-- Ags and metals were the best of the lot as Invesco DB Commodities (DBC) rose 0.1% over the past 3 days, and gold (GLD) rose 1.%. … Over in the mystical corner of the market, cryptoland, Bitcoin (GBTC) was no help with a 7.6% loss, and Ethereum (ETHE) sank 11%.

-- Even government bonds were chewed up, with the 20 yr Treasuries etf (TLT) down 1.2% in the three-day span. Still kind of hard to believe, but TLT is now down 20.6% for the year, providing no shelter from the storm.

-- Here’s a strange stat from Bespoke Investment Group: The performance gap between the best and worst sector ETFs this year is a stunning 90 percentage points: +64% for energy is best, while -26% for consumer discretionary is worst.

-- The kicker: In 1999, Tech’s 78% rally was 91 percentage points better than the 17% decline in Consumer Staples. The next year, it was Technology that was the worst performing sector as its 41% decline underperformed the 50% gain in the Utilities sector. Plus ca change …

-- If you’re feeling glum about stocks you are in the majority. The Conference Board survey shows that just 28% of consumers expect higher stock prices, the lowest number since 2016. The survey shows just 9.3% expect higher bond price. It’s rare for consumers to hate both stocks and bonds at the same time and when it has happened before it has been near stock price troughs. One year out performance has been positive.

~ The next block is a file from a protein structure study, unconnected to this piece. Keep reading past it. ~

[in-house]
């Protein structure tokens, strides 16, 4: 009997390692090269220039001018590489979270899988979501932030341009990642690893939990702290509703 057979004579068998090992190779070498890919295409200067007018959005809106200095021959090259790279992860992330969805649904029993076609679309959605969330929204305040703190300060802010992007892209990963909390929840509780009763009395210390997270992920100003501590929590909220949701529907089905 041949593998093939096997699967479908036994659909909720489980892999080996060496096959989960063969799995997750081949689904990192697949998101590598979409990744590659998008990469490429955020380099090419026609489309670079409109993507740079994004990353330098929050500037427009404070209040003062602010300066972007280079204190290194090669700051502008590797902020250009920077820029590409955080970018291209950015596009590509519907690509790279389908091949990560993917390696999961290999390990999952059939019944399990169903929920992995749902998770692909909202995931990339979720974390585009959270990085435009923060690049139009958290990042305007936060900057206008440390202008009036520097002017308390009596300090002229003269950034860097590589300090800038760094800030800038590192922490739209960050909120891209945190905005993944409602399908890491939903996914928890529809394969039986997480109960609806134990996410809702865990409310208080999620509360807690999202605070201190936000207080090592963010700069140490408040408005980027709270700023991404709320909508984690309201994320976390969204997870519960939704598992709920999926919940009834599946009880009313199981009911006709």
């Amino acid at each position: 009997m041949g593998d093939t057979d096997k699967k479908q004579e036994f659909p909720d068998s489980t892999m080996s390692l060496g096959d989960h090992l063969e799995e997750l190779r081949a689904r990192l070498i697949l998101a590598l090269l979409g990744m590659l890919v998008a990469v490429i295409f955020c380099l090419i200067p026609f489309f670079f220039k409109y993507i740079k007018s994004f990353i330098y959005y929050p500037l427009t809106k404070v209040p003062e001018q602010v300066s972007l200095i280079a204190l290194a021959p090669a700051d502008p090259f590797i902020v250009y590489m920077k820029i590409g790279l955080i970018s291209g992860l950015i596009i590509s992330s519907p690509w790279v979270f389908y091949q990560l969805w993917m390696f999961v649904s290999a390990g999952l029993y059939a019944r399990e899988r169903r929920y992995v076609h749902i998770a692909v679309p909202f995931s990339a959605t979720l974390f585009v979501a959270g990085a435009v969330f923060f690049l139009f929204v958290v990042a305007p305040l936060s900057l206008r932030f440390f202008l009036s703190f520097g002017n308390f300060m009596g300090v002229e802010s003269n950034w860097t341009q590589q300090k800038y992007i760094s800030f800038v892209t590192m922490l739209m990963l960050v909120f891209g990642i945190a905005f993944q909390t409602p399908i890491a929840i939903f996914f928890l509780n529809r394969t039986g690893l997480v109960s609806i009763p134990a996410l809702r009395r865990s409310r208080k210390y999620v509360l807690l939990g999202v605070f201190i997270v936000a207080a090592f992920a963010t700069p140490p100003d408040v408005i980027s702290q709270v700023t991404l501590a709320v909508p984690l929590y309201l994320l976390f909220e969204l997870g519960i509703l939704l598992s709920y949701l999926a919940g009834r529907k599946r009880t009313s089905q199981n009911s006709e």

-- Consumer, labor, mortgage and economic data are in the same boat: Reports are not super-negative yet, but the majority are falling steadily from their peak last year. There is definitely a downturn in the offing, and it’s nowhere near the bottom at this time. … Stocks are falling ahead of the definitive data, as they are typically forward-looking. … The good news is that the opposite will be true too sometime in the future: Stocks will rise well before the economic and consumer data does.

-- The Federal Reserve had already foreshadowed 50 bps hikes in June and July; the market is now sniffing out the possibility of the July hike turning into a 75 bps tightening. Make no mistake: From the perspective of the Fed, slowing the tightening process is a non-starter. A 75 bps hike probably won’t happen because Chair Jay Powell took it off the table a few weeks ago, but numerous serial 50-point increases are virtually certain. Ultimately expect a Fed Funds rate in the 4% area at minimum. which is a whole lot more than the 0% level the central bank adopted to help counter the pandemic recession.

-- But wait, there is a glimmer of hope that supply chain kinks which contributed to the ignition of inflation are getting worked out. Bespoke analysts note that the New York Fed’s Global Supply Chain Index aggregates a combination of existing supply chain metrics including the Baltic Dry Index, Harpex Index, airfreight costs, and delivery time indices of PMI surveys into a single number to garner how stressed supply chains are globally taking into account both the reported time and cost of deliveries. It is measured in standard deviations based on how far from the historical norm these readings are. Bespoke reports that the index peaked at the end of last year and has generally been on the decline since then outside of a brief move higher in March and April that was largely reversed in May. The analysts conclude that the resumed decline in the index points to further improvements in supply chain stress, providing some evidence of inflation relief on the horizon as the index has held a modest correlation to year-over-year moves in both CPI and PPI since 1998.